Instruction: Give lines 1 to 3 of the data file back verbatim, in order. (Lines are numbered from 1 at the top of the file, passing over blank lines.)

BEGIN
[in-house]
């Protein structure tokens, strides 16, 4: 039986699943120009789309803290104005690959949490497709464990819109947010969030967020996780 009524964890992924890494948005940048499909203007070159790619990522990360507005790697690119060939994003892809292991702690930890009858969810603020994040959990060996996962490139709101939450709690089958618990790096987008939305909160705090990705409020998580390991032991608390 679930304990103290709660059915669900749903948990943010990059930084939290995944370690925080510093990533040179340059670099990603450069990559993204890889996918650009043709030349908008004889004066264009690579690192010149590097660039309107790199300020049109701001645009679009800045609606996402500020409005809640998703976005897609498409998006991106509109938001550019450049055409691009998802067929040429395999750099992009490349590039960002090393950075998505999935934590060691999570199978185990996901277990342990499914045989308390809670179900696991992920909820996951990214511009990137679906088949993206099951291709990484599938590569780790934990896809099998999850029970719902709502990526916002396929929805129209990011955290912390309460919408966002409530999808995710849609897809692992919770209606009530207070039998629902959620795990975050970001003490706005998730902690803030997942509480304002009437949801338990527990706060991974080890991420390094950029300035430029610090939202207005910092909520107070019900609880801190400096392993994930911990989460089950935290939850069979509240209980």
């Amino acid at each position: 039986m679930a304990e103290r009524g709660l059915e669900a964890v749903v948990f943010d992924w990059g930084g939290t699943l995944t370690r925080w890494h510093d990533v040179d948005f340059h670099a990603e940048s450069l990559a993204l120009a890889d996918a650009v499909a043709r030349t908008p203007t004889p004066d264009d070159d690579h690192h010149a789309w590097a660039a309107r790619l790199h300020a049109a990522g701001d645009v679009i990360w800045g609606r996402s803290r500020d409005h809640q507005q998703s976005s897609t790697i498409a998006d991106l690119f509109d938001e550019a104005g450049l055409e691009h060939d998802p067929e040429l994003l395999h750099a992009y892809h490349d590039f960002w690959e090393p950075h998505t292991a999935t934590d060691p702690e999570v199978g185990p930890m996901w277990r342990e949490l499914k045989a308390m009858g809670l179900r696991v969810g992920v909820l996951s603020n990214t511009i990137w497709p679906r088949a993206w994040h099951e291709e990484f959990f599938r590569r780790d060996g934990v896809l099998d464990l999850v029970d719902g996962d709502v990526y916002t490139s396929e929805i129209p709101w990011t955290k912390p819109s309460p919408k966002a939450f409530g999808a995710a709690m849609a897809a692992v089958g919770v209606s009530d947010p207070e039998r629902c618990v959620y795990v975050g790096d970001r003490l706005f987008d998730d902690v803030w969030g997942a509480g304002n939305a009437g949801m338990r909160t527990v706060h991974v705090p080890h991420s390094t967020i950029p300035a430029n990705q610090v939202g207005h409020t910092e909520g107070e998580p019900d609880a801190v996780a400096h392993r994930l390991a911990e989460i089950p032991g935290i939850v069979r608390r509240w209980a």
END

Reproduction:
[in-house]
């Protein structure tokens, strides 16, 4: 039986699943120009789309803290104005690959949490497709464990819109947010969030967020996780 009524964890992924890494948005940048499909203007070159790619990522990360507005790697690119060939994003892809292991702690930890009858969810603020994040959990060996996962490139709101939450709690089958618990790096987008939305909160705090990705409020998580390991032991608390 679930304990103290709660059915669900749903948990943010990059930084939290995944370690925080510093990533040179340059670099990603450069990559993204890889996918650009043709030349908008004889004066264009690579690192010149590097660039309107790199300020049109701001645009679009800045609606996402500020409005809640998703976005897609498409998006991106509109938001550019450049055409691009998802067929040429395999750099992009490349590039960002090393950075998505999935934590060691999570199978185990996901277990342990499914045989308390809670179900696991992920909820996951990214511009990137679906088949993206099951291709990484599938590569780790934990896809099998999850029970719902709502990526916002396929929805129209990011955290912390309460919408966002409530999808995710849609897809692992919770209606009530207070039998629902959620795990975050970001003490706005998730902690803030997942509480304002009437949801338990527990706060991974080890991420390094950029300035430029610090939202207005910092909520107070019900609880801190400096392993994930911990989460089950935290939850069979509240209980």
């Amino acid at each position: 039986m679930a304990e103290r009524g709660l059915e669900a964890v749903v948990f943010d992924w990059g930084g939290t699943l995944t370690r925080w890494h510093d990533v040179d948005f340059h670099a990603e940048s450069l990559a993204l120009a890889d996918a650009v499909a043709r030349t908008p203007t004889p004066d264009d070159d690579h690192h010149a789309w590097a660039a309107r790619l790199h300020a049109a990522g701001d645009v679009i990360w800045g609606r996402s803290r500020d409005h809640q507005q998703s976005s897609t790697i498409a998006d991106l690119f509109d938001e550019a104005g450049l055409e691009h060939d998802p067929e040429l994003l395999h750099a992009y892809h490349d590039f960002w690959e090393p950075h998505t292991a999935t934590d060691p702690e999570v199978g185990p930890m996901w277990r342990e949490l499914k045989a308390m009858g809670l179900r696991v969810g992920v909820l996951s603020n990214t511009i990137w497709p679906r088949a993206w994040h099951e291709e990484f959990f599938r590569r780790d060996g934990v896809l099998d464990l999850v029970d719902g996962d709502v990526y916002t490139s396929e929805i129209p709101w990011t955290k912390p819109s309460p919408k966002a939450f409530g999808a995710a709690m849609a897809a692992v089958g919770v209606s009530d947010p207070e039998r629902c618990v959620y795990v975050g790096d970001r003490l706005f987008d998730d902690v803030w969030g997942a509480g304002n939305a009437g949801m338990r909160t527990v706060h991974v705090p080890h991420s390094t967020i950029p300035a430029n990705q610090v939202g207005h409020t910092e909520g107070e998580p019900d609880a801190v996780a400096h392993r994930l390991a911990e989460i089950p032991g935290i939850v069979r608390r509240w209980a």